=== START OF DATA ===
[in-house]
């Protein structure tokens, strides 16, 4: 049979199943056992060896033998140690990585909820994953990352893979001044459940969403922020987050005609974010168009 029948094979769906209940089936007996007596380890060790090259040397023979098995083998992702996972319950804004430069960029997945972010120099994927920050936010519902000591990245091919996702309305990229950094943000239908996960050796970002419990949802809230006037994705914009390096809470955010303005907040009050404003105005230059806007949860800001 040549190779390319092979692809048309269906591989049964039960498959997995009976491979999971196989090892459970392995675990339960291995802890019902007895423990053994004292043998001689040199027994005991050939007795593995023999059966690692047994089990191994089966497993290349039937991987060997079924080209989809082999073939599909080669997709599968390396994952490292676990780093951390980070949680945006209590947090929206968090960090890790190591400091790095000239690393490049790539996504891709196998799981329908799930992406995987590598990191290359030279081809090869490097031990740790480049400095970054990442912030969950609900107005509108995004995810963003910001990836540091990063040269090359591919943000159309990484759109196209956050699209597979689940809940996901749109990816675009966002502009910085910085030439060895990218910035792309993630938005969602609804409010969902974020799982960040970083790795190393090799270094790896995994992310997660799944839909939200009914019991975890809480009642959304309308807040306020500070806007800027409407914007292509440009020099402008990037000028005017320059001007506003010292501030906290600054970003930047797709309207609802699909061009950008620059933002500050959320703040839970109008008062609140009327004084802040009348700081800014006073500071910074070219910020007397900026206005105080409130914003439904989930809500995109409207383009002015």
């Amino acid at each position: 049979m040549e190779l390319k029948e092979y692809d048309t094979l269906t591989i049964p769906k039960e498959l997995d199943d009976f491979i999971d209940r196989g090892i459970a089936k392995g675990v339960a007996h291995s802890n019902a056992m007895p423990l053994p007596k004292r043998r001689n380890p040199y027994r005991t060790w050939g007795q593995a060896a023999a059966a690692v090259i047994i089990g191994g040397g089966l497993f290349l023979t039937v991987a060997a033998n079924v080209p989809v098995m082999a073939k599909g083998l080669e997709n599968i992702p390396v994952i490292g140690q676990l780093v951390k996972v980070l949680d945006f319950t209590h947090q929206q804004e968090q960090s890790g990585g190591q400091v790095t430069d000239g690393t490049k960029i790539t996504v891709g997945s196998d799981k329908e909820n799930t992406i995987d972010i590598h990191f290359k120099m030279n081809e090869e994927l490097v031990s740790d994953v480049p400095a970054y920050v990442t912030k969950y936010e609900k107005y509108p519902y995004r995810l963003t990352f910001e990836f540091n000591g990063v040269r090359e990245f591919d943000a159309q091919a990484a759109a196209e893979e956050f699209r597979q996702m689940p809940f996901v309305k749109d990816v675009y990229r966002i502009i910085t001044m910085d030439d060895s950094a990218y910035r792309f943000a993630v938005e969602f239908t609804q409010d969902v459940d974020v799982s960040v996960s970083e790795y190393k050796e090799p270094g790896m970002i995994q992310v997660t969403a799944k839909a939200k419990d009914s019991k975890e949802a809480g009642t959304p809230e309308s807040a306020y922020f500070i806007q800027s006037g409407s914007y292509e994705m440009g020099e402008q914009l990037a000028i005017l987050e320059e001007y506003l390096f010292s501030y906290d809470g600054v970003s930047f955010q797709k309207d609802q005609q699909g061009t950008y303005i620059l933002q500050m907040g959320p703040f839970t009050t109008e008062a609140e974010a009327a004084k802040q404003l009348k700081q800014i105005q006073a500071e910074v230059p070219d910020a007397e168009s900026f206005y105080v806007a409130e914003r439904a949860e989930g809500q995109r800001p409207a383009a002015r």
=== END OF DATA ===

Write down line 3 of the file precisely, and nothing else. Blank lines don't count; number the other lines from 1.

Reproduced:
């Amino acid at each position: 049979m040549e190779l390319k029948e092979y692809d048309t094979l269906t591989i049964p769906k039960e498959l997995d199943d009976f491979i999971d209940r196989g090892i459970a089936k392995g675990v339960a007996h291995s802890n019902a056992m007895p423990l053994p007596k004292r043998r001689n380890p040199y027994r005991t060790w050939g007795q593995a060896a023999a059966a690692v090259i047994i089990g191994g040397g089966l497993f290349l023979t039937v991987a060997a033998n079924v080209p989809v098995m082999a073939k599909g083998l080669e997709n599968i992702p390396v994952i490292g140690q676990l780093v951390k996972v980070l949680d945006f319950t209590h947090q929206q804004e968090q960090s890790g990585g190591q400091v790095t430069d000239g690393t490049k960029i790539t996504v891709g997945s196998d799981k329908e909820n799930t992406i995987d972010i590598h990191f290359k120099m030279n081809e090869e994927l490097v031990s740790d994953v480049p400095a970054y920050v990442t912030k969950y936010e609900k107005y509108p519902y995004r995810l963003t990352f910001e990836f540091n000591g990063v040269r090359e990245f591919d943000a159309q091919a990484a759109a196209e893979e956050f699209r597979q996702m689940p809940f996901v309305k749109d990816v675009y990229r966002i502009i910085t001044m910085d030439d060895s950094a990218y910035r792309f943000a993630v938005e969602f239908t609804q409010d969902v459940d974020v799982s960040v996960s970083e790795y190393k050796e090799p270094g790896m970002i995994q992310v997660t969403a799944k839909a939200k419990d009914s019991k975890e949802a809480g009642t959304p809230e309308s807040a306020y922020f500070i806007q800027s006037g409407s914007y292509e994705m440009g020099e402008q914009l990037a000028i005017l987050e320059e001007y506003l390096f010292s501030y906290d809470g600054v970003s930047f955010q797709k309207d609802q005609q699909g061009t950008y303005i620059l933002q500050m907040g959320p703040f839970t009050t109008e008062a609140e974010a009327a004084k802040q404003l009348k700081q800014i105005q006073a500071e910074v230059p070219d910020a007397e168009s900026f206005y105080v806007a409130e914003r439904a949860e989930g809500q995109r800001p409207a383009a002015r």